Wellington–McPherson Lowlands

Lake Inman, the largest natural lake in Kansas

The Wellington–McPherson Lowlands are like no other part of Kansas. Occupying the south-central part of the state, this region really is flat—except for the sand dunes.



The soil in the Wellington–McPherson Lowlands consists mainly of sand, silt, and gravel. In spite of the sand dunes, erosion isn’t as much of a problem in this region as one might expect. Most of the dunes are currently inactive, meaning that vegetation is now firmly holding the sand in place.



Much of this region is covered by tallgrass prairie. Trees grow mainly along the streams.


Wellington–McPherson LowlandsWater

An abundance of high-quality water is available in the Wellington–McPherson Lowlands. The most important aquifer is the Equus beds, formed by a deposit of silt, sand, and gravel. Furthermore, rivers provide the necessary moisture to support floodplain forests, and springs are scattered throughout the region.



The Wellington–McPherson Lowlands receive about 32 inches of precipitation annually. Temperatures vary greatly over the year, January lows dipping down to about 20°F and July highs climbing up to 92°F.

Wellington–McPherson Lowlands

© 2013 Homestead on the Range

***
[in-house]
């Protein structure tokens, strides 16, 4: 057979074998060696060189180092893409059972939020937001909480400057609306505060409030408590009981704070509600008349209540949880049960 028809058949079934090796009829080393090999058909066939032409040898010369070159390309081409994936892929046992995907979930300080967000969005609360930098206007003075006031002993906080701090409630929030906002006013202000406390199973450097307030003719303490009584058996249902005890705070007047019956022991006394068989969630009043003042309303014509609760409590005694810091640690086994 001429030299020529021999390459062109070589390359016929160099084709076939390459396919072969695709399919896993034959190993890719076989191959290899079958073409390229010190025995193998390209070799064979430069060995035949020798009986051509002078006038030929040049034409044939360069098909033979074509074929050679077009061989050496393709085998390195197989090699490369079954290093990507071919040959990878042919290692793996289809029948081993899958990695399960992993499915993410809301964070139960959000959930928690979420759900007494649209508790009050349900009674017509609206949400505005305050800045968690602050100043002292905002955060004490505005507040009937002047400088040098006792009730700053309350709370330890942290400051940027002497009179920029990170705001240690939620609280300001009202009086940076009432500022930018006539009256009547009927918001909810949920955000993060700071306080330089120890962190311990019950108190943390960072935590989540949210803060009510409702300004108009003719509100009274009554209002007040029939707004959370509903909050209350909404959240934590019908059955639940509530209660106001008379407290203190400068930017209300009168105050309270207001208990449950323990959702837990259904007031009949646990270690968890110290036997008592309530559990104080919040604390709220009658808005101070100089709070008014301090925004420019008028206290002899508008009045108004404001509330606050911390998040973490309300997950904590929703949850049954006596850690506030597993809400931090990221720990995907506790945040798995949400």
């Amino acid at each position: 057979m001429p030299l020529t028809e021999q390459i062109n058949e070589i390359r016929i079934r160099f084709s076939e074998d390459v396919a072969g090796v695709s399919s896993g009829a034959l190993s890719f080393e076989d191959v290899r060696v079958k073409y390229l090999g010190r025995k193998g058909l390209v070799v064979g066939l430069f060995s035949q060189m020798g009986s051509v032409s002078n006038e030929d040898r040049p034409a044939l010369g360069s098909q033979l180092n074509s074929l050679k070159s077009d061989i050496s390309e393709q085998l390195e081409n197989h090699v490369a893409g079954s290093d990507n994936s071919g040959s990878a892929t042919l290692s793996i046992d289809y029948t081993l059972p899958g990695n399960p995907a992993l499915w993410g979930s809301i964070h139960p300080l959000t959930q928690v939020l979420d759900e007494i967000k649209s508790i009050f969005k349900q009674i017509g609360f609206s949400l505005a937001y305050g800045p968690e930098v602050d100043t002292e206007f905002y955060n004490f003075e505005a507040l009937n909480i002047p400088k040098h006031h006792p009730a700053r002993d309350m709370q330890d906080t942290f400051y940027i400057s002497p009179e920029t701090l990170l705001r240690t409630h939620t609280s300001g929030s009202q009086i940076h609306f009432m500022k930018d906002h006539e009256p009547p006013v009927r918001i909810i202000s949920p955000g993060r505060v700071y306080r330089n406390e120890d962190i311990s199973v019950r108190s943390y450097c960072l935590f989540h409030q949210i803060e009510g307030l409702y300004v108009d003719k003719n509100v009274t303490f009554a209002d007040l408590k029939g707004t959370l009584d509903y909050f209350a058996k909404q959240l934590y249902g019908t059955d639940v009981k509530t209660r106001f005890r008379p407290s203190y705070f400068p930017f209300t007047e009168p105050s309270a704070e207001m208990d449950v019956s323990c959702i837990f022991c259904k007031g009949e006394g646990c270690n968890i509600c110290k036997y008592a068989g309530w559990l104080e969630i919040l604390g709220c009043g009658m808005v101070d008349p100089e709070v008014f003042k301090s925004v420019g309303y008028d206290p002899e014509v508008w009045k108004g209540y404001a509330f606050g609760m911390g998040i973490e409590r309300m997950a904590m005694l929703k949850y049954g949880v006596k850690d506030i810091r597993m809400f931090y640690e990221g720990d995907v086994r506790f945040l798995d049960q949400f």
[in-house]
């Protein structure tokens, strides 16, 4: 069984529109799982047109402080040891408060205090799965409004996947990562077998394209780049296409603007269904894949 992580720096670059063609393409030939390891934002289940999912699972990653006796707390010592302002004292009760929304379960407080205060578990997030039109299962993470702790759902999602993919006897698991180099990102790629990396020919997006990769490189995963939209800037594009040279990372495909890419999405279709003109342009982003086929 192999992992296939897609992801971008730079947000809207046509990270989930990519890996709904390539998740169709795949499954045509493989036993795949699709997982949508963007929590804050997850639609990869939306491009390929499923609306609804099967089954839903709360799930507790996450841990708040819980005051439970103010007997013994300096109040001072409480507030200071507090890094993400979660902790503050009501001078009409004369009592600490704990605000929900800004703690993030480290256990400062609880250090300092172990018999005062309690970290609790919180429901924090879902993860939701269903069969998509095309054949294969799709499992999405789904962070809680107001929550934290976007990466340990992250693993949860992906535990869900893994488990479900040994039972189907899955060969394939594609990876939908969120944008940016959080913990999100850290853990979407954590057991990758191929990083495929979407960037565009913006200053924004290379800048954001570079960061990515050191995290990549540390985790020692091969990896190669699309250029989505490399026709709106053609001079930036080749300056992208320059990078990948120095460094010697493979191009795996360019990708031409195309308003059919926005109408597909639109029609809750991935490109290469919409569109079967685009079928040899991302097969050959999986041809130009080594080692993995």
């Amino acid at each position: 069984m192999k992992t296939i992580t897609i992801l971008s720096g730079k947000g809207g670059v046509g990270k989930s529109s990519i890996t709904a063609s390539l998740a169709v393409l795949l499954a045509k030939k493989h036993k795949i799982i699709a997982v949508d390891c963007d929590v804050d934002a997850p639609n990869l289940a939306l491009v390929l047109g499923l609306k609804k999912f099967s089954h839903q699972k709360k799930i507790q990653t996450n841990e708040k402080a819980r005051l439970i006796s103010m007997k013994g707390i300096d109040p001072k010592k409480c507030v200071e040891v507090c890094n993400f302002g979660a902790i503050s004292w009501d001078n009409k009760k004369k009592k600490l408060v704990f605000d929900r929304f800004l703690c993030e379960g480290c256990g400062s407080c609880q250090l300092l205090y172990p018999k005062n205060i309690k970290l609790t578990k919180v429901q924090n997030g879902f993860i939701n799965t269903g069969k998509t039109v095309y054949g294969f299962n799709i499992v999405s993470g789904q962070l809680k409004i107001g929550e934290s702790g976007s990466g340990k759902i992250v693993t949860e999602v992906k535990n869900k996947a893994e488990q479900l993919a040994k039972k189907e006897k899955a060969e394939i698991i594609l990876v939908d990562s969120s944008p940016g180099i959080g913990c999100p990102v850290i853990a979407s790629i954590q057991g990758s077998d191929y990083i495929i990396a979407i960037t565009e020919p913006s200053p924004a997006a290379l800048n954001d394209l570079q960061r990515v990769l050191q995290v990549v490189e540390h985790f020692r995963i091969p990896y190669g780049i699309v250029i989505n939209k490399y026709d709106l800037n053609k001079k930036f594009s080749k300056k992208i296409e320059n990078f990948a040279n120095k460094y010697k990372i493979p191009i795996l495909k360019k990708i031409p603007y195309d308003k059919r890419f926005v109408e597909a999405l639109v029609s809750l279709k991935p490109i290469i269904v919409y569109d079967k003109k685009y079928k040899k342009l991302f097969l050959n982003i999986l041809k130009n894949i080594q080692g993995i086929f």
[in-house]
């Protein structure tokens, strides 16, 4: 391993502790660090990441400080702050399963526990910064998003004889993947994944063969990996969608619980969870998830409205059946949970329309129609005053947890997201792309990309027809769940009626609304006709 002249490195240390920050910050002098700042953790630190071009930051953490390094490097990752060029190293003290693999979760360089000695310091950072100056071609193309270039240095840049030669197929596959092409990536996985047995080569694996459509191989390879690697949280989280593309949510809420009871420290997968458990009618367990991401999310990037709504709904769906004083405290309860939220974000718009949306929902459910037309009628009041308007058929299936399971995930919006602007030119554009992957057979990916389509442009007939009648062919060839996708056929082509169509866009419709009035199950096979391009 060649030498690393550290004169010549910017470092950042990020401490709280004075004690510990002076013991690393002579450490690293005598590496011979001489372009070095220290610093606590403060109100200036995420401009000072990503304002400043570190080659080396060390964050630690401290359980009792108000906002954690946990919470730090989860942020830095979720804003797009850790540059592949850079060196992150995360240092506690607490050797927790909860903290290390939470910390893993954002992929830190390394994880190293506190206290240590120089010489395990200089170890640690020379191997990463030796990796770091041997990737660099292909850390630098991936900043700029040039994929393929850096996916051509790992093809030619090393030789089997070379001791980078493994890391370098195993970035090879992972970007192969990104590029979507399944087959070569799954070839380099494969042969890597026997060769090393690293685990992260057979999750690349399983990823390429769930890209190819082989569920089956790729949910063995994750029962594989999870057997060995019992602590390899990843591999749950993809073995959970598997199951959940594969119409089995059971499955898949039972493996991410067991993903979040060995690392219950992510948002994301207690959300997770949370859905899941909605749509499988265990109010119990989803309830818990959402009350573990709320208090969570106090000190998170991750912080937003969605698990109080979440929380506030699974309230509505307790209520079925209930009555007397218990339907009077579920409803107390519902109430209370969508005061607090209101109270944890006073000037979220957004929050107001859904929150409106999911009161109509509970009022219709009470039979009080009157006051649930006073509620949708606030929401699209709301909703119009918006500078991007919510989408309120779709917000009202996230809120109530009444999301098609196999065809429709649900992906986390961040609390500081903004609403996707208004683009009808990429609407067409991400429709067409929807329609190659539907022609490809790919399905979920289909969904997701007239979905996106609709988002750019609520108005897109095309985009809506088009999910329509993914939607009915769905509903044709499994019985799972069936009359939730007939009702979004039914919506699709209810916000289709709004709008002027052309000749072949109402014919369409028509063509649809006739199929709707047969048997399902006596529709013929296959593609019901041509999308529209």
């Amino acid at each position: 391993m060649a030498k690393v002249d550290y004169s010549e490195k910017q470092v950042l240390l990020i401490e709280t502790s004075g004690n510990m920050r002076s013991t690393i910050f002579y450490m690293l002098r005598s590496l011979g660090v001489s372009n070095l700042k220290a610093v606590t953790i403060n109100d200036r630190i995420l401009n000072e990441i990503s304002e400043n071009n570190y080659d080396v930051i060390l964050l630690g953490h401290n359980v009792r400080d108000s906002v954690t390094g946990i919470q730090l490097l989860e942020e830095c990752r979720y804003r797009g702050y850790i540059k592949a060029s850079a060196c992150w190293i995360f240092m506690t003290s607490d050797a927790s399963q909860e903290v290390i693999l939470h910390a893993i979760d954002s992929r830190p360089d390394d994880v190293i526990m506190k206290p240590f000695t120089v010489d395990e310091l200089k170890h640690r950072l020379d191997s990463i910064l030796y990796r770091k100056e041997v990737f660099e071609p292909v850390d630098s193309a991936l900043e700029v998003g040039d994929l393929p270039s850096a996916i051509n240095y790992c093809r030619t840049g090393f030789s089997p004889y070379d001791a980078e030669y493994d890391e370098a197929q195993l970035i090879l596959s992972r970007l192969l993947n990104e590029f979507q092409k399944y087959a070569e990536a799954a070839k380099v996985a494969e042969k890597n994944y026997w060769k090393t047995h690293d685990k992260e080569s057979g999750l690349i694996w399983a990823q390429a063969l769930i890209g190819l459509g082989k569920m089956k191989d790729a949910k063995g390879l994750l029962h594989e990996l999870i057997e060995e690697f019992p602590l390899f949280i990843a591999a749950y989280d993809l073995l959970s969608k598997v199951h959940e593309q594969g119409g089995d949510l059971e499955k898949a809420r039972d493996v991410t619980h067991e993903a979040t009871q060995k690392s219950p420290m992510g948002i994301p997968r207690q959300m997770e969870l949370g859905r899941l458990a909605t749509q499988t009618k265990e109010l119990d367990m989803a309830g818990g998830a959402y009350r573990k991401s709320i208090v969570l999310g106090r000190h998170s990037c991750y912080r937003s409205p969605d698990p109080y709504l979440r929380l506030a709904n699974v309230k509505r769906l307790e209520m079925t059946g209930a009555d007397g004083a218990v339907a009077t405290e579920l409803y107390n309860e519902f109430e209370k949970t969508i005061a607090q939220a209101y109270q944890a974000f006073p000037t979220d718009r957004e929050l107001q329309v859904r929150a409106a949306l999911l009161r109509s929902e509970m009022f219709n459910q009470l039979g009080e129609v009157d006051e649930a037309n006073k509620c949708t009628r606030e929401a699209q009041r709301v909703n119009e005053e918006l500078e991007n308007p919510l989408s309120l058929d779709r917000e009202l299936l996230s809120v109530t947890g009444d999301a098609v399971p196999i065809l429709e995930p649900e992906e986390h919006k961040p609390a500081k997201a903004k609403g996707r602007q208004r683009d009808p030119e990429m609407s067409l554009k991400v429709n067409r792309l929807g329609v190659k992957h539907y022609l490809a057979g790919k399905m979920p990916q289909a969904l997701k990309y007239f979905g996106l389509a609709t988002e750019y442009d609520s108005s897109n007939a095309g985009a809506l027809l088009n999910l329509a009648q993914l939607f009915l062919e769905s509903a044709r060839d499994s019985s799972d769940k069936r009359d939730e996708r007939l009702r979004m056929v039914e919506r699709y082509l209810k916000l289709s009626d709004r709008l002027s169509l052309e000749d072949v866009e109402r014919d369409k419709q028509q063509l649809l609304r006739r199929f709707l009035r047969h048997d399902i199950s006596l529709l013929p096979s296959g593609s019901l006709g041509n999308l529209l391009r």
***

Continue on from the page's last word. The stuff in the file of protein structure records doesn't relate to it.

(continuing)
Since the Wellington–McPherson Lowlands are one of the few places in Kansas that really are flat, most of the region is devoted to growing cash crops. You probably won’t be surprised to learn that winter wheat and grain sorghum predominate here, but if you’re new to the area you may do a double take if you drive by a cotton field. While cotton is far from being king here or anywhere else in Kansas, small fields are planted periodically. Believe it or not, both the temperature and the precipitation averages in the Wichita area are acceptable for cotton culture.


Also of Interest

This is one of the more populated regions of Kansas. Communities include Wichita, Newton, and McPherson.


Helpful Resource

View South to Lindsborg
Nice view typical of this flat farming area.


Complete Series

Kansas RegionsKansas Regions


Posted by hsotr